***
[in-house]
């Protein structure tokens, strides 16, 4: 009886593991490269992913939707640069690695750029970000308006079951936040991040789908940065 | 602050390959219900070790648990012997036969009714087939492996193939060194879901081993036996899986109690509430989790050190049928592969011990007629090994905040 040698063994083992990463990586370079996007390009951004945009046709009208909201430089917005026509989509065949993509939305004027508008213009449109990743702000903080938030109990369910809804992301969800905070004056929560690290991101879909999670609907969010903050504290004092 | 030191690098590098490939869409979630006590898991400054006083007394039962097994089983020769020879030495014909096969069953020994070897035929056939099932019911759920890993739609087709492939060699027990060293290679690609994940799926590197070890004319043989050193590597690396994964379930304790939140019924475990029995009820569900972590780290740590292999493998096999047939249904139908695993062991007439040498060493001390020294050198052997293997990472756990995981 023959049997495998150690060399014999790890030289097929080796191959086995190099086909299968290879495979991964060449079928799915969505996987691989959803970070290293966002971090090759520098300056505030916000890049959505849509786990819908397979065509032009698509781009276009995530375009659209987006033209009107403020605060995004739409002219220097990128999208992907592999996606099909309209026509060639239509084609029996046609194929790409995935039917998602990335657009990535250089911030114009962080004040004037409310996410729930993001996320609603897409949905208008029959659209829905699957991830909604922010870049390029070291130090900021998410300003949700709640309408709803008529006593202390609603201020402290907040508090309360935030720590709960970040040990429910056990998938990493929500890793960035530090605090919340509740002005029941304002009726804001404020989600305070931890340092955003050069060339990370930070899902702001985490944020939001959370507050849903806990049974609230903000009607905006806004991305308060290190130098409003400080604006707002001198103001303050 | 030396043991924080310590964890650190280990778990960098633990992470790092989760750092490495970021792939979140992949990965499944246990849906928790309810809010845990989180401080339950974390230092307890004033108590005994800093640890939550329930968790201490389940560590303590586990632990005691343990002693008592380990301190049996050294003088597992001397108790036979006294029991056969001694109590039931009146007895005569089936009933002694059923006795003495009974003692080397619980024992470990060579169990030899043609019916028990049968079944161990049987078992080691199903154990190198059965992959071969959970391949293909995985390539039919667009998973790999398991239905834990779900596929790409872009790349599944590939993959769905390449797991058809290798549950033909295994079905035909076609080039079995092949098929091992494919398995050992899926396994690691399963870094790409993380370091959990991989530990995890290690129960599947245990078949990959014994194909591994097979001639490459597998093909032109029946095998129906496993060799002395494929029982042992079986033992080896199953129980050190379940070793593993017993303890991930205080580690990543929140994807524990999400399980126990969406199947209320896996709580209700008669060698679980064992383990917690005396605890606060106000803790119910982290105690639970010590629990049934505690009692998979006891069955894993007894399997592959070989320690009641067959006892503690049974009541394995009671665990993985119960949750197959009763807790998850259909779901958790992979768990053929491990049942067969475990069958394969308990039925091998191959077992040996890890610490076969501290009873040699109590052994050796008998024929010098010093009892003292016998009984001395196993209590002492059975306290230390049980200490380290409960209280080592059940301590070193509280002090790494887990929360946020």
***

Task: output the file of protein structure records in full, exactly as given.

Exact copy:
[in-house]
């Protein structure tokens, strides 16, 4: 009886593991490269992913939707640069690695750029970000308006079951936040991040789908940065 | 602050390959219900070790648990012997036969009714087939492996193939060194879901081993036996899986109690509430989790050190049928592969011990007629090994905040 040698063994083992990463990586370079996007390009951004945009046709009208909201430089917005026509989509065949993509939305004027508008213009449109990743702000903080938030109990369910809804992301969800905070004056929560690290991101879909999670609907969010903050504290004092 | 030191690098590098490939869409979630006590898991400054006083007394039962097994089983020769020879030495014909096969069953020994070897035929056939099932019911759920890993739609087709492939060699027990060293290679690609994940799926590197070890004319043989050193590597690396994964379930304790939140019924475990029995009820569900972590780290740590292999493998096999047939249904139908695993062991007439040498060493001390020294050198052997293997990472756990995981 023959049997495998150690060399014999790890030289097929080796191959086995190099086909299968290879495979991964060449079928799915969505996987691989959803970070290293966002971090090759520098300056505030916000890049959505849509786990819908397979065509032009698509781009276009995530375009659209987006033209009107403020605060995004739409002219220097990128999208992907592999996606099909309209026509060639239509084609029996046609194929790409995935039917998602990335657009990535250089911030114009962080004040004037409310996410729930993001996320609603897409949905208008029959659209829905699957991830909604922010870049390029070291130090900021998410300003949700709640309408709803008529006593202390609603201020402290907040508090309360935030720590709960970040040990429910056990998938990493929500890793960035530090605090919340509740002005029941304002009726804001404020989600305070931890340092955003050069060339990370930070899902702001985490944020939001959370507050849903806990049974609230903000009607905006806004991305308060290190130098409003400080604006707002001198103001303050 | 030396043991924080310590964890650190280990778990960098633990992470790092989760750092490495970021792939979140992949990965499944246990849906928790309810809010845990989180401080339950974390230092307890004033108590005994800093640890939550329930968790201490389940560590303590586990632990005691343990002693008592380990301190049996050294003088597992001397108790036979006294029991056969001694109590039931009146007895005569089936009933002694059923006795003495009974003692080397619980024992470990060579169990030899043609019916028990049968079944161990049987078992080691199903154990190198059965992959071969959970391949293909995985390539039919667009998973790999398991239905834990779900596929790409872009790349599944590939993959769905390449797991058809290798549950033909295994079905035909076609080039079995092949098929091992494919398995050992899926396994690691399963870094790409993380370091959990991989530990995890290690129960599947245990078949990959014994194909591994097979001639490459597998093909032109029946095998129906496993060799002395494929029982042992079986033992080896199953129980050190379940070793593993017993303890991930205080580690990543929140994807524990999400399980126990969406199947209320896996709580209700008669060698679980064992383990917690005396605890606060106000803790119910982290105690639970010590629990049934505690009692998979006891069955894993007894399997592959070989320690009641067959006892503690049974009541394995009671665990993985119960949750197959009763807790998850259909779901958790992979768990053929491990049942067969475990069958394969308990039925091998191959077992040996890890610490076969501290009873040699109590052994050796008998024929010098010093009892003292016998009984001395196993209590002492059975306290230390049980200490380290409960209280080592059940301590070193509280002090790494887990929360946020």